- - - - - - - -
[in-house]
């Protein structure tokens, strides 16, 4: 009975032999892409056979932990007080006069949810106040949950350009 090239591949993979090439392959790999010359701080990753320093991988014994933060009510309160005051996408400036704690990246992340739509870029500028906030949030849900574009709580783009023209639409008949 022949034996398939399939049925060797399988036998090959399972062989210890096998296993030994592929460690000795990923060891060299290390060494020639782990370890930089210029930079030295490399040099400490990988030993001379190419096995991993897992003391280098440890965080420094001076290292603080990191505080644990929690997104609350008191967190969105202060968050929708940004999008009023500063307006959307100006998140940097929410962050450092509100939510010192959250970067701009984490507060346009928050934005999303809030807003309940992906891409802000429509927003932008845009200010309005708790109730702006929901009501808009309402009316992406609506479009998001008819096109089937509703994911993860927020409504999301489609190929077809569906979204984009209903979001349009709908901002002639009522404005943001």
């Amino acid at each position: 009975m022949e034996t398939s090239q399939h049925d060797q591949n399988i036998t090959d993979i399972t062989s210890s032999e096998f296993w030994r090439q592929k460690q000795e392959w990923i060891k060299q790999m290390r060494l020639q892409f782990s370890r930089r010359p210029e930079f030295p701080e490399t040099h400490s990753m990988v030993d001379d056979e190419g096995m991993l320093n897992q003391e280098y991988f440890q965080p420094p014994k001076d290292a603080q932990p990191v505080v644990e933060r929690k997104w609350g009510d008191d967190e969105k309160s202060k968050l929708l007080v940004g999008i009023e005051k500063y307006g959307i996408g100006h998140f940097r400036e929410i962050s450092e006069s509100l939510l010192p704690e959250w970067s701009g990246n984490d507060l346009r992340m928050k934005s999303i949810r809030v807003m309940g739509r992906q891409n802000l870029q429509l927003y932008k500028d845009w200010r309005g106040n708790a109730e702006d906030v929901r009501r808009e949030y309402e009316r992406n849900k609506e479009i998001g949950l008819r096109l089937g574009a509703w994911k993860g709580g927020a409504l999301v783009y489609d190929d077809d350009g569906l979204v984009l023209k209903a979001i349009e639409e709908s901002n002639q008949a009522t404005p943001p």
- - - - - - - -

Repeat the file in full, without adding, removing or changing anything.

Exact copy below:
[in-house]
């Protein structure tokens, strides 16, 4: 009975032999892409056979932990007080006069949810106040949950350009 090239591949993979090439392959790999010359701080990753320093991988014994933060009510309160005051996408400036704690990246992340739509870029500028906030949030849900574009709580783009023209639409008949 022949034996398939399939049925060797399988036998090959399972062989210890096998296993030994592929460690000795990923060891060299290390060494020639782990370890930089210029930079030295490399040099400490990988030993001379190419096995991993897992003391280098440890965080420094001076290292603080990191505080644990929690997104609350008191967190969105202060968050929708940004999008009023500063307006959307100006998140940097929410962050450092509100939510010192959250970067701009984490507060346009928050934005999303809030807003309940992906891409802000429509927003932008845009200010309005708790109730702006929901009501808009309402009316992406609506479009998001008819096109089937509703994911993860927020409504999301489609190929077809569906979204984009209903979001349009709908901002002639009522404005943001």
């Amino acid at each position: 009975m022949e034996t398939s090239q399939h049925d060797q591949n399988i036998t090959d993979i399972t062989s210890s032999e096998f296993w030994r090439q592929k460690q000795e392959w990923i060891k060299q790999m290390r060494l020639q892409f782990s370890r930089r010359p210029e930079f030295p701080e490399t040099h400490s990753m990988v030993d001379d056979e190419g096995m991993l320093n897992q003391e280098y991988f440890q965080p420094p014994k001076d290292a603080q932990p990191v505080v644990e933060r929690k997104w609350g009510d008191d967190e969105k309160s202060k968050l929708l007080v940004g999008i009023e005051k500063y307006g959307i996408g100006h998140f940097r400036e929410i962050s450092e006069s509100l939510l010192p704690e959250w970067s701009g990246n984490d507060l346009r992340m928050k934005s999303i949810r809030v807003m309940g739509r992906q891409n802000l870029q429509l927003y932008k500028d845009w200010r309005g106040n708790a109730e702006d906030v929901r009501r808009e949030y309402e009316r992406n849900k609506e479009i998001g949950l008819r096109l089937g574009a509703w994911k993860g709580g927020a409504l999301v783009y489609d190929d077809d350009g569906l979204v984009l023209k209903a979001i349009e639409e709908s901002n002639q008949a009522t404005p943001p």